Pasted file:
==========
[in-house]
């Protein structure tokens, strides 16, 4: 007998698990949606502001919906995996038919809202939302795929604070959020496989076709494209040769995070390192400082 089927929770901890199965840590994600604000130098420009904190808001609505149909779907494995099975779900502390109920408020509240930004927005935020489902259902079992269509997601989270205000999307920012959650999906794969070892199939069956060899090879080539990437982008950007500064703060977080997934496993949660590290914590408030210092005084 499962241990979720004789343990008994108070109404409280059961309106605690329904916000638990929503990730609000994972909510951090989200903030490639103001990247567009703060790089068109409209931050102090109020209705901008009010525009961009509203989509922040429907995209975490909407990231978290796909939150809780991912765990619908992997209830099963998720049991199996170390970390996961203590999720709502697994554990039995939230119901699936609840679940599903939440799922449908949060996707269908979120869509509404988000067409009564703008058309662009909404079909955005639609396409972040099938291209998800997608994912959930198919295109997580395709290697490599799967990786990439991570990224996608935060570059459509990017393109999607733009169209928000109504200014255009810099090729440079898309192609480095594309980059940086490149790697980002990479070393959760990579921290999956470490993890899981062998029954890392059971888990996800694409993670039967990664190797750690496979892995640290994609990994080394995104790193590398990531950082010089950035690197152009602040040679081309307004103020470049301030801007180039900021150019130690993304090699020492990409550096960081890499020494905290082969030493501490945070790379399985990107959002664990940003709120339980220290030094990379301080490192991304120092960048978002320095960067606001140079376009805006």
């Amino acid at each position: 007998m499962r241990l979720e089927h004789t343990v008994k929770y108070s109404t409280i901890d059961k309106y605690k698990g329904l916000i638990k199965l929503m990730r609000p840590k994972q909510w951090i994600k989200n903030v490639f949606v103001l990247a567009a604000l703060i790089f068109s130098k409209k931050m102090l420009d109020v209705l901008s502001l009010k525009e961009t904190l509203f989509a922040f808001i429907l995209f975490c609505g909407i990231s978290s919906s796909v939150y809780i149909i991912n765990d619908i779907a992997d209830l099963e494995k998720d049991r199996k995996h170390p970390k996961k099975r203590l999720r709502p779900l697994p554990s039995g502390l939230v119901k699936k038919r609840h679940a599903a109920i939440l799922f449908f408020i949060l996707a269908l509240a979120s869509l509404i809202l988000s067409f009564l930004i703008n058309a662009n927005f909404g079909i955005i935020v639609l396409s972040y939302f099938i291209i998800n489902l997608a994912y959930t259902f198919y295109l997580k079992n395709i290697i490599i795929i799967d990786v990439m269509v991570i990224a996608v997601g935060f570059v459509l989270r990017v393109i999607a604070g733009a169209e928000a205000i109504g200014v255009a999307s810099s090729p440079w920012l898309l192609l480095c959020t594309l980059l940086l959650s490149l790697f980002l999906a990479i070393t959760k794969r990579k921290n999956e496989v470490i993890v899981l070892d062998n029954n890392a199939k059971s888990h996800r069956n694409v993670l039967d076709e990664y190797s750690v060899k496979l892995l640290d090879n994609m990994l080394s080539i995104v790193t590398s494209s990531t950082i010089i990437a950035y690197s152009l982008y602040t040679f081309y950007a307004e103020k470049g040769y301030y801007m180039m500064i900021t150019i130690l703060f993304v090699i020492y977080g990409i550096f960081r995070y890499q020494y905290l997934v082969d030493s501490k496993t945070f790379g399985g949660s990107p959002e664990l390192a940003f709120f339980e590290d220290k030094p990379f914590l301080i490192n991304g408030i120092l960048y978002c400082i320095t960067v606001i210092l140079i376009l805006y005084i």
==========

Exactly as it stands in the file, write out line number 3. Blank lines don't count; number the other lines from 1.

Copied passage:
């Amino acid at each position: 007998m499962r241990l979720e089927h004789t343990v008994k929770y108070s109404t409280i901890d059961k309106y605690k698990g329904l916000i638990k199965l929503m990730r609000p840590k994972q909510w951090i994600k989200n903030v490639f949606v103001l990247a567009a604000l703060i790089f068109s130098k409209k931050m102090l420009d109020v209705l901008s502001l009010k525009e961009t904190l509203f989509a922040f808001i429907l995209f975490c609505g909407i990231s978290s919906s796909v939150y809780i149909i991912n765990d619908i779907a992997d209830l099963e494995k998720d049991r199996k995996h170390p970390k996961k099975r203590l999720r709502p779900l697994p554990s039995g502390l939230v119901k699936k038919r609840h679940a599903a109920i939440l799922f449908f408020i949060l996707a269908l509240a979120s869509l509404i809202l988000s067409f009564l930004i703008n058309a662009n927005f909404g079909i955005i935020v639609l396409s972040y939302f099938i291209i998800n489902l997608a994912y959930t259902f198919y295109l997580k079992n395709i290697i490599i795929i799967d990786v990439m269509v991570i990224a996608v997601g935060f570059v459509l989270r990017v393109i999607a604070g733009a169209e928000a205000i109504g200014v255009a999307s810099s090729p440079w920012l898309l192609l480095c959020t594309l980059l940086l959650s490149l790697f980002l999906a990479i070393t959760k794969r990579k921290n999956e496989v470490i993890v899981l070892d062998n029954n890392a199939k059971s888990h996800r069956n694409v993670l039967d076709e990664y190797s750690v060899k496979l892995l640290d090879n994609m990994l080394s080539i995104v790193t590398s494209s990531t950082i010089i990437a950035y690197s152009l982008y602040t040679f081309y950007a307004e103020k470049g040769y301030y801007m180039m500064i900021t150019i130690l703060f993304v090699i020492y977080g990409i550096f960081r995070y890499q020494y905290l997934v082969d030493s501490k496993t945070f790379g399985g949660s990107p959002e664990l390192a940003f709120f339980e590290d220290k030094p990379f914590l301080i490192n991304g408030i120092l960048y978002c400082i320095t960067v606001i210092l140079i376009l805006y005084i």